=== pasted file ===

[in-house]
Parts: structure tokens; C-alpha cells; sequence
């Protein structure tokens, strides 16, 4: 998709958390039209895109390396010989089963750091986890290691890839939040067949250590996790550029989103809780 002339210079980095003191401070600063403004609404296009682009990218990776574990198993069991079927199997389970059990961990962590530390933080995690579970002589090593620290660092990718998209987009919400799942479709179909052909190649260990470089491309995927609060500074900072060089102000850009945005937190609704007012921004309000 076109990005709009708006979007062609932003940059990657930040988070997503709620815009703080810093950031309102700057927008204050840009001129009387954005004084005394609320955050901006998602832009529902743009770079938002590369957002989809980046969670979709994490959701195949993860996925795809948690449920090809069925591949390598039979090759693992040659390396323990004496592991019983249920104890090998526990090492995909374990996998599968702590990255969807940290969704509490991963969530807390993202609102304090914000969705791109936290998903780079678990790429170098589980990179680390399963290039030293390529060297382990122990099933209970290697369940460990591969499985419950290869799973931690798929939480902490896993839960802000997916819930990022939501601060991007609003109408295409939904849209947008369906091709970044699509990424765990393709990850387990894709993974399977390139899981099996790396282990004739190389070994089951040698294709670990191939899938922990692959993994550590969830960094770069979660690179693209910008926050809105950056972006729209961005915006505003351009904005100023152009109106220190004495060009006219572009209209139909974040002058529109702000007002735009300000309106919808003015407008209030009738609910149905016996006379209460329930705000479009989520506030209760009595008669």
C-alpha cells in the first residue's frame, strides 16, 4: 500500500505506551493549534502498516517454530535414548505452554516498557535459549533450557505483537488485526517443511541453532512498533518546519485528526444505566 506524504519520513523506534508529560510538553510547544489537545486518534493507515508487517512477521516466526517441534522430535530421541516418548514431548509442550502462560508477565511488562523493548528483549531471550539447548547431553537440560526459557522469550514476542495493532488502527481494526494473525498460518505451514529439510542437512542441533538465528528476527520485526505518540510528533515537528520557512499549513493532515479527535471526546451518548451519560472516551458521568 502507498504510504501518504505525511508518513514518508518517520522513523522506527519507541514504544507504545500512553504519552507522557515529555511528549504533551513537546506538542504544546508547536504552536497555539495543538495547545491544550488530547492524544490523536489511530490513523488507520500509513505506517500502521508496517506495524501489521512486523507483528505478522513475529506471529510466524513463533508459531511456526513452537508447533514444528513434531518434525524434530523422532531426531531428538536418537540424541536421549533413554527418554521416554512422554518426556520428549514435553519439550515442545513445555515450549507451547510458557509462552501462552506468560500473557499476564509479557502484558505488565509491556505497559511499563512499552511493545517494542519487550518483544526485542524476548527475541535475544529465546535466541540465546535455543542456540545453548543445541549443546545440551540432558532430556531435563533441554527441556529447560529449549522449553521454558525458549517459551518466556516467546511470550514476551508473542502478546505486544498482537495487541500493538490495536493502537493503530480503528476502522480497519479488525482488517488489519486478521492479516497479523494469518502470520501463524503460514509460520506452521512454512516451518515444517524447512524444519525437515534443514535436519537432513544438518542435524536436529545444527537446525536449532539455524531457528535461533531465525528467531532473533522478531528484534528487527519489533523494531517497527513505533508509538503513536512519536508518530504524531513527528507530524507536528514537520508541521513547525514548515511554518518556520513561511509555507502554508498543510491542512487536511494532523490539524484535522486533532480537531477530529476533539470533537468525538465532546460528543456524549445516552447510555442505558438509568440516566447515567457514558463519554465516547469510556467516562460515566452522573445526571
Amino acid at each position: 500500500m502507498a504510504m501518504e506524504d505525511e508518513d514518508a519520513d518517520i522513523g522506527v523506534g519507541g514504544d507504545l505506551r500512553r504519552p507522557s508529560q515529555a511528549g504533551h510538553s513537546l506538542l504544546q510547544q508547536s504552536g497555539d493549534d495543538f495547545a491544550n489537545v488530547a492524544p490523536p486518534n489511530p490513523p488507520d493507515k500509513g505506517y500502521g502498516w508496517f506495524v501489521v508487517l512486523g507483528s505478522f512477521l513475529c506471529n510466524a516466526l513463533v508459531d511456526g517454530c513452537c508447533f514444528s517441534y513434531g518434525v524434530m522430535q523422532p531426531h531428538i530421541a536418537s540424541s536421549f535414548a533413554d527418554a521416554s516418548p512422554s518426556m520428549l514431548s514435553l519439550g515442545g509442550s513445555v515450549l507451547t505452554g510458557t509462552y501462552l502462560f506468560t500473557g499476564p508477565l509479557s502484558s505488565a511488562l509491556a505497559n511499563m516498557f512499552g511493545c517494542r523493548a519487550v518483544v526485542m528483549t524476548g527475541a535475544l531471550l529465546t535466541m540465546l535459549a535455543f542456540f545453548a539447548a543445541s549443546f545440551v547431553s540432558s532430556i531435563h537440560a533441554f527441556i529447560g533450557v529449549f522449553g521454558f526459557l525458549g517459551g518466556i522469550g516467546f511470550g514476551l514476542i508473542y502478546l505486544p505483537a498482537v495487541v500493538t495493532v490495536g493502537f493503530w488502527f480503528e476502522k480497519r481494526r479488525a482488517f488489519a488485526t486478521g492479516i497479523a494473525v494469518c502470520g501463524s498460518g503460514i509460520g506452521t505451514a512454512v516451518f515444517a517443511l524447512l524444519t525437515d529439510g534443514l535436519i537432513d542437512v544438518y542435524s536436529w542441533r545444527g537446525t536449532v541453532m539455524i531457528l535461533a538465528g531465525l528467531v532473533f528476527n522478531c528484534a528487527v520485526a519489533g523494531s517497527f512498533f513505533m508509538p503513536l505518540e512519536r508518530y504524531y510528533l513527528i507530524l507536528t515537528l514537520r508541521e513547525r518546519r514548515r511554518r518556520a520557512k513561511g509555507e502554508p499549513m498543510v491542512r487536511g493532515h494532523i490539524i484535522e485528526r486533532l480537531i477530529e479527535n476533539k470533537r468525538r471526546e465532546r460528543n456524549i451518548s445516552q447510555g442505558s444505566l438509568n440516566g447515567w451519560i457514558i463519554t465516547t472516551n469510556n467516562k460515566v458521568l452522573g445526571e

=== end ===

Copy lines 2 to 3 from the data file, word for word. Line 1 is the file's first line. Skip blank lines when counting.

Parts: structure tokens; C-alpha cells; sequence
């Protein structure tokens, strides 16, 4: 998709958390039209895109390396010989089963750091986890290691890839939040067949250590996790550029989103809780 002339210079980095003191401070600063403004609404296009682009990218990776574990198993069991079927199997389970059990961990962590530390933080995690579970002589090593620290660092990718998209987009919400799942479709179909052909190649260990470089491309995927609060500074900072060089102000850009945005937190609704007012921004309000 076109990005709009708006979007062609932003940059990657930040988070997503709620815009703080810093950031309102700057927008204050840009001129009387954005004084005394609320955050901006998602832009529902743009770079938002590369957002989809980046969670979709994490959701195949993860996925795809948690449920090809069925591949390598039979090759693992040659390396323990004496592991019983249920104890090998526990090492995909374990996998599968702590990255969807940290969704509490991963969530807390993202609102304090914000969705791109936290998903780079678990790429170098589980990179680390399963290039030293390529060297382990122990099933209970290697369940460990591969499985419950290869799973931690798929939480902490896993839960802000997916819930990022939501601060991007609003109408295409939904849209947008369906091709970044699509990424765990393709990850387990894709993974399977390139899981099996790396282990004739190389070994089951040698294709670990191939899938922990692959993994550590969830960094770069979660690179693209910008926050809105950056972006729209961005915006505003351009904005100023152009109106220190004495060009006219572009209209139909974040002058529109702000007002735009300000309106919808003015407008209030009738609910149905016996006379209460329930705000479009989520506030209760009595008669």